Deuteronomy 12:8 Ye shall not do after all the things that we do here this day, every man whatsoever is right in his own eyes.

At some point our country, our communities, our families and our churches must accept the reality that putting laws on a “Bucket List” will destroy the very fabric of this world as God intended.

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Domestic Violence – It’s Clearly A Crime – Just Not Clearly Defined In Legal Circles
September 8, 2014

Intimate partner violence includes rape, sexual assault, robbery, aggravated assault, and simple assault by a current or former spouse, boyfriend, or girlfriend. This report presents trends in intimate partner violence by sex, and examines intimate partner violence against women by the victim’s age, race and Hispanic origin, marital status, and household composition. Data are from the National Crime Victimization Survey (NCVS), which collects information on nonfatal crimes reported and not reported to the police from a nationally representative sample of U.S. households.

Take a look at this video and decide what type of crime is being committed?  Is it simple assault, attempted murder, a felony, or a misunderstanding?  Depending upon the officer, the prosecutor, who the person committing the action is or who the individual on the receiving end of the action is, determines how the incident is handled.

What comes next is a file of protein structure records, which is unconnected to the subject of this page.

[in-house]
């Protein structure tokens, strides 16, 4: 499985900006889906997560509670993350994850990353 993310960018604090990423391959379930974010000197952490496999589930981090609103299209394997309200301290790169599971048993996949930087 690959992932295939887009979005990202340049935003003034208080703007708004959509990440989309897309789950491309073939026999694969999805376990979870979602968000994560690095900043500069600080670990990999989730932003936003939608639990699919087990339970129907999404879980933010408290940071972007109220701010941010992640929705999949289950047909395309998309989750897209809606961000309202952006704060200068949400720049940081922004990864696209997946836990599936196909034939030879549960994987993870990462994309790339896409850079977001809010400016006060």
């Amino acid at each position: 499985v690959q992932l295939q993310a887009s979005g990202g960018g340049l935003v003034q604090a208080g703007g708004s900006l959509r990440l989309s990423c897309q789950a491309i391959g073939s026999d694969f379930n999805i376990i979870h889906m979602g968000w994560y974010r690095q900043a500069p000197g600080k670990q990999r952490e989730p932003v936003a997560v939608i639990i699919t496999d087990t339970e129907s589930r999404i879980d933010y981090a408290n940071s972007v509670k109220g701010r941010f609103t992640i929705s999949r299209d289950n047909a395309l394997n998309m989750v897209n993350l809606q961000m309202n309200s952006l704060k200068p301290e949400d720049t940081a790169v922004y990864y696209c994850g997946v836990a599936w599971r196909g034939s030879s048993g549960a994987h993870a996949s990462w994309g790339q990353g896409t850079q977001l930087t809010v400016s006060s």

http://www.tmz.com/videos/0_ekaflcqq

Females living in households comprised of one female adult with children experienced intimate partner violence at a rate more than 10 times higher than households with married adults with children and 6 times higher than households with one female only.

Females ages 18 to 24 and 25 to 34 generally experienced the highest rates of intimate partner violence.

From 1994 to 2010, about 4 in 5 victims of intimate partner violence were female.

According to The U.S. Department of Justice in a July 1996 National Institute of Justice report to Congress under the Violence Against Women Act:

Within the criminal justice system, data collection is complicated by the division of
responsibilities across many independent entities—law enforcement agencies,
prosecutors, courts, and corrections. Although some local jurisdictions have
established integrated criminal justice information systems, most criminal justice data
are fragmented along operational boundaries. The continued difficulties in obtaining
complete and accurate criminal history records were cited as one indicator of the
inability to track individuals as they move through the criminal justice system or
recidivate for subsequent crimes.

The U.S. Department of Justice 1996 report revealed another eyeopener: